What are the differences between the novel and the 1997 film of Anna Karenina?

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There are several key differences between Leo Tolstoy's epic novel Anna Karenina and the 1997 film adaptation of the same name by director Bernard Rose.

Most prominently, the characters in the novel are portrayed in a much more sympathetic fashion. Anna, who is in a dry marriage, goes to visit her brother Stiva. While there, she is courted by a slick Casanova-type named Count Vronsky. Their love affair is primarily characterized by its conflict with societal mores and rules. Anna is portrayed as imperfect but empathetic, vulnerable yet defiant. She is a complex figure who slowly becomes paranoid and possessive about Vronsky.

However, in the film, the characters are conceived as much more reckless, imprudent and irrational. Their relationship lacks chemistry. It comes off more melodramatic and sensational, and this is especially later on. It focuses on Anna's foray into drug-induced hysteria and narcissism. She becomes morose and cranky, making for a roundly unsympathetic portrayal of the character.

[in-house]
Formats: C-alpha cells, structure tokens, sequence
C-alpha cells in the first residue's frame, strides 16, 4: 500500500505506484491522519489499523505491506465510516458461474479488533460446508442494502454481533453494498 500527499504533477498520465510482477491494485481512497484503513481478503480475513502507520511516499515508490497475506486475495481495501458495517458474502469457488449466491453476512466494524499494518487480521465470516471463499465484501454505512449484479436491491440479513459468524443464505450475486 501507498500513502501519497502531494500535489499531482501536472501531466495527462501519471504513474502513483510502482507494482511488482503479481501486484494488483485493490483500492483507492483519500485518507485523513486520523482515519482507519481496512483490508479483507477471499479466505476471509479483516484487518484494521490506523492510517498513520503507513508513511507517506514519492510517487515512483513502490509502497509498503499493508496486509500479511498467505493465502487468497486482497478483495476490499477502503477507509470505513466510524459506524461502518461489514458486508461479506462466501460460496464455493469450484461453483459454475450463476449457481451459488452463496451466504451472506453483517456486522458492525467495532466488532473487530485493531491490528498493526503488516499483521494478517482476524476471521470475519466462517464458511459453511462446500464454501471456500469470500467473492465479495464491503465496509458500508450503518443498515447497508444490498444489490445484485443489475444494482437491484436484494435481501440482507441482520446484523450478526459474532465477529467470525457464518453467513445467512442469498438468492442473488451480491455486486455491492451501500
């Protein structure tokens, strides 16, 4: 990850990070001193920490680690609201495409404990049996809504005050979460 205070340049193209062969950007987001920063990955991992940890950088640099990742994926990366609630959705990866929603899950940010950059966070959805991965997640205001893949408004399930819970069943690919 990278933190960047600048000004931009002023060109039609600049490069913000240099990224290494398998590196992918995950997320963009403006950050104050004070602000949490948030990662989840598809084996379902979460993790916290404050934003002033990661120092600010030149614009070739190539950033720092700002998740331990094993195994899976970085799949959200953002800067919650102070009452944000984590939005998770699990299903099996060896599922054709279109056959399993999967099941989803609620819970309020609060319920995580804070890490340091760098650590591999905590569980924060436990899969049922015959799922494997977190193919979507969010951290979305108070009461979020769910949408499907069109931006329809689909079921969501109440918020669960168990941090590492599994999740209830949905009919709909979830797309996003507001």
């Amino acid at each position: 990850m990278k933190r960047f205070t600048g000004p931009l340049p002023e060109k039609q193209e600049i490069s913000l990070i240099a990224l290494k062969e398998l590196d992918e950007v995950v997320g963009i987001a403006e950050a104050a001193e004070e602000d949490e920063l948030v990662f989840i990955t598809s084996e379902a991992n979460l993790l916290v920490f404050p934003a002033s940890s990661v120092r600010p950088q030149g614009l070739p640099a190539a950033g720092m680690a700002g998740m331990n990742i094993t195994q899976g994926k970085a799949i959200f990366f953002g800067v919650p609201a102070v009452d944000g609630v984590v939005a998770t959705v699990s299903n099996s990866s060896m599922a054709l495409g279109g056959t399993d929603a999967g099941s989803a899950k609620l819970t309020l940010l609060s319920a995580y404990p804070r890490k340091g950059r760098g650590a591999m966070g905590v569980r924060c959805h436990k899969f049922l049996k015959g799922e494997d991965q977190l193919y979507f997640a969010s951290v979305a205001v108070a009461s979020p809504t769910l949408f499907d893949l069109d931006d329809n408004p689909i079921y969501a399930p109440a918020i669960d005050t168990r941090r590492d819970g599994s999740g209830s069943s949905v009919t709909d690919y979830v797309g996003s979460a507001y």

Tolstoy's novel also boasts a significant B-story following the wealthy landowner Konstantin Levin. He wishes to marry a distant relative of Anna's. While the movie does feature this character, mainly as a counterbalance to the directionality of Anna's story, it's not nearly as prominent as the novel.

Moreover, the film fails to delve into many of the details of the novel, partly due to time and budget constraints and partly due to problems with creative execution and writing. Some issues with the film's internal logic come from a flawed timeline. The film notes scenes occurring in the 1880's even though Tolstoy's novel was completed in 1877.

The scope of the book's 800 pages is able to take the reader to far-reaching parts of Europe: Moscow, St. Petersburg, Peterhof, Vozdvizhenskoe, parts of Germany, Rome, Naples, Venice. The film adaptation, although the first American version to be filmed in Russia, was fairly contained to Moscow and St. Petersburg. The locations, though, were no less beautiful than one might imagine reading the novel.

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